11. In chimistry, any body which is dissolved by another body, which it receives and fixes. Thus any alkaline, earthy or metallic substance, combining with an acid, forms a compound or neutral salt, of which it is the base Such salts are called salts with alkaline, earthy or metallic bases.

12. Thorough base in music, is the part performed with base viols or theorbos, while the voices sing and other instruments perform their parts, or during the intervals when the other parts stop. It is distinguished by figures over the notes.

Counter base is a second or double base when there are several in the same concert.

BASE, verb transitive To embase; to reduce the value by the admixture of meaner metals. [Little used.]

2. To found; to lay the base or foundation.

To base and build the commonwealth of man.

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We (my wife Carolyn and I) teach the original Constitution according to its actual words, so the meaning of those words at the time the Constitution was written and ratified is critical.

— Gary (Cokeville, WY)

Word of the Day

importance

IMPORT'ANCE, n.

1. Weight; consequence; a bearing on some interest; that quality of any thing by which it may affect a measure, interest or result. The education of youth is of great importance to a free government. A religious education is of infinite importance to every human being.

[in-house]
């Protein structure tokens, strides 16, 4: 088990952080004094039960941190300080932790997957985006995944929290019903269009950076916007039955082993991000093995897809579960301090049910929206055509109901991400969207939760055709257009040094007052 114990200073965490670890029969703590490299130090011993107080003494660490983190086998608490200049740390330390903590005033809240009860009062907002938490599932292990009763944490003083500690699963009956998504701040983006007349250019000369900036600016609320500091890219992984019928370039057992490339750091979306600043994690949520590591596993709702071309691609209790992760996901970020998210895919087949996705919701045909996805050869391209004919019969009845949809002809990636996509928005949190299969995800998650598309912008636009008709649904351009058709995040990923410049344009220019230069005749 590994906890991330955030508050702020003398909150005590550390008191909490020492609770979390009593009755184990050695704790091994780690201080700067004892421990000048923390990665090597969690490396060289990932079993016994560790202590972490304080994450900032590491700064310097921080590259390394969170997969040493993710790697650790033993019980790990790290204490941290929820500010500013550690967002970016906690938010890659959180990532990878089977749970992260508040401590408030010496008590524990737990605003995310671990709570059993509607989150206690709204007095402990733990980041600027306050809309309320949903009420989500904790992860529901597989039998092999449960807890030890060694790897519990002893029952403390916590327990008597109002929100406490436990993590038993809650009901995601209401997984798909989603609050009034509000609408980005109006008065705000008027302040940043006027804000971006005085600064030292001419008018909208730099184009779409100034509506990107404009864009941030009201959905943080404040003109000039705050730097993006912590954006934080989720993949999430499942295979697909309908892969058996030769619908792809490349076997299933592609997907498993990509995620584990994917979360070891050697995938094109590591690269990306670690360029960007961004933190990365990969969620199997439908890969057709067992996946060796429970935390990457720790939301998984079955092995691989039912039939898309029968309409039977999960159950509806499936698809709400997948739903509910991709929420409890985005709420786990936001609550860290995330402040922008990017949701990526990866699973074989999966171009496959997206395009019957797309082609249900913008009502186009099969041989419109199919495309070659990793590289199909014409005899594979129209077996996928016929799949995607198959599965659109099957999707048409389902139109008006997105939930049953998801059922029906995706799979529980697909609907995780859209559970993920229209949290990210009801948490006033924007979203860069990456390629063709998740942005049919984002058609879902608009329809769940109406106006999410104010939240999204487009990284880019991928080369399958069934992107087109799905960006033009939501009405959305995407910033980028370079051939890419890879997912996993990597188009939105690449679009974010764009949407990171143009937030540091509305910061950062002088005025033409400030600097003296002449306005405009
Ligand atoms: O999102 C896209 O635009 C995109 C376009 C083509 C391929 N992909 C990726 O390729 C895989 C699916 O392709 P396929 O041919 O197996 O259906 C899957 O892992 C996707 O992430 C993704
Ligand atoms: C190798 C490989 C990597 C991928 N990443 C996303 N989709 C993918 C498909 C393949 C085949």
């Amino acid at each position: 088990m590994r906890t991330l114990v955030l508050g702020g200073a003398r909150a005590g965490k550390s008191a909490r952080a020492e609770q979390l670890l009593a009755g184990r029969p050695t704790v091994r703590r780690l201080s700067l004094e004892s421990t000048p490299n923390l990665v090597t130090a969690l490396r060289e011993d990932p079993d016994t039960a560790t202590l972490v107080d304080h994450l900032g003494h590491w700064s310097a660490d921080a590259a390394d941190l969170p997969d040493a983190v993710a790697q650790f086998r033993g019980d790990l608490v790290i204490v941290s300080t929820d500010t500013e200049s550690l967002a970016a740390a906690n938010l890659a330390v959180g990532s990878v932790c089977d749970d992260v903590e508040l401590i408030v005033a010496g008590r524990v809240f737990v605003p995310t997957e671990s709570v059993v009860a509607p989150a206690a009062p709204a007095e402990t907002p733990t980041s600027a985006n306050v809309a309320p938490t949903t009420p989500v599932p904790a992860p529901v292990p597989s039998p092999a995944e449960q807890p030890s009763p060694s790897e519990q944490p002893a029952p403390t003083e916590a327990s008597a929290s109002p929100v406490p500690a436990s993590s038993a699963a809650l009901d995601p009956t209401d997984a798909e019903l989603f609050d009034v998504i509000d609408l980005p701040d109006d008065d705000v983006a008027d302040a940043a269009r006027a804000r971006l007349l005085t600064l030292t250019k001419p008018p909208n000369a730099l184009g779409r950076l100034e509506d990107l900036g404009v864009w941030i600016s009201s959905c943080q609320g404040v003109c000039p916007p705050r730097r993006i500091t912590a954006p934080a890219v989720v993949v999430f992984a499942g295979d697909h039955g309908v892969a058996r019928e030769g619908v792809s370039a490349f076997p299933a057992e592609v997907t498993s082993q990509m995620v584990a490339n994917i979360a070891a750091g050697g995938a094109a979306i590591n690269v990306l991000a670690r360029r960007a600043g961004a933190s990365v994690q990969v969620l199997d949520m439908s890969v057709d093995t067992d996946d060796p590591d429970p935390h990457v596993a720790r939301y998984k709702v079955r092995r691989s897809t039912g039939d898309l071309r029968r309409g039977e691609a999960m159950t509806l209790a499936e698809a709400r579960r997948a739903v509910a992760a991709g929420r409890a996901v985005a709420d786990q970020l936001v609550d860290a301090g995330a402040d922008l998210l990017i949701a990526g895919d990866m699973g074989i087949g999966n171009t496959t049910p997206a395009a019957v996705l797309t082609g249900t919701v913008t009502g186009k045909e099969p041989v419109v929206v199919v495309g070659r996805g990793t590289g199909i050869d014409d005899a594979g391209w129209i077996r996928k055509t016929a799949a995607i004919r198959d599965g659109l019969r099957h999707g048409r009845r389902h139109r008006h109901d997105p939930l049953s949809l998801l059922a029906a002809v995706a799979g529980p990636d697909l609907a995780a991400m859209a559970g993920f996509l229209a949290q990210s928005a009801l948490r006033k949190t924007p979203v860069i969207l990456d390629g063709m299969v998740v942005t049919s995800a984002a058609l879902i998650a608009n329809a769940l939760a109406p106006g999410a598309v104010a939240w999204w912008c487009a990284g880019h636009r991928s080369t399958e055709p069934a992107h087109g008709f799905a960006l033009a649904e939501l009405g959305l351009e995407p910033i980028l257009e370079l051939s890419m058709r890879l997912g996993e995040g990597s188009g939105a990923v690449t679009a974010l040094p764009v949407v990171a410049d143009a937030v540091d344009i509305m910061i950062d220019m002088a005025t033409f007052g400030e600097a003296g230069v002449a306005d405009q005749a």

2. Weight or consequence in the scale of being.

Thy own importance know.

Nor bound thy narrow views to things below.

3. Weight or consequence in self-estimation.

He believes himself a man of importance.

4. Thing implied; matter; subject; importunity. [In these senses, obsolete.]

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increpate

IN'CREPATE, v.t. [L. increpo.] To chide; to rebuke. [Not in use.]

Noah's 1828 Dictionary

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Noah Webster, the Father of American Christian education, wrote the first American dictionary and established a system of rules to govern spelling, grammar, and reading. This master linguist understood the power of words, their definitions, and the need for precise word usage in communication to maintain independence. Webster used the Bible as the foundation for his definitions.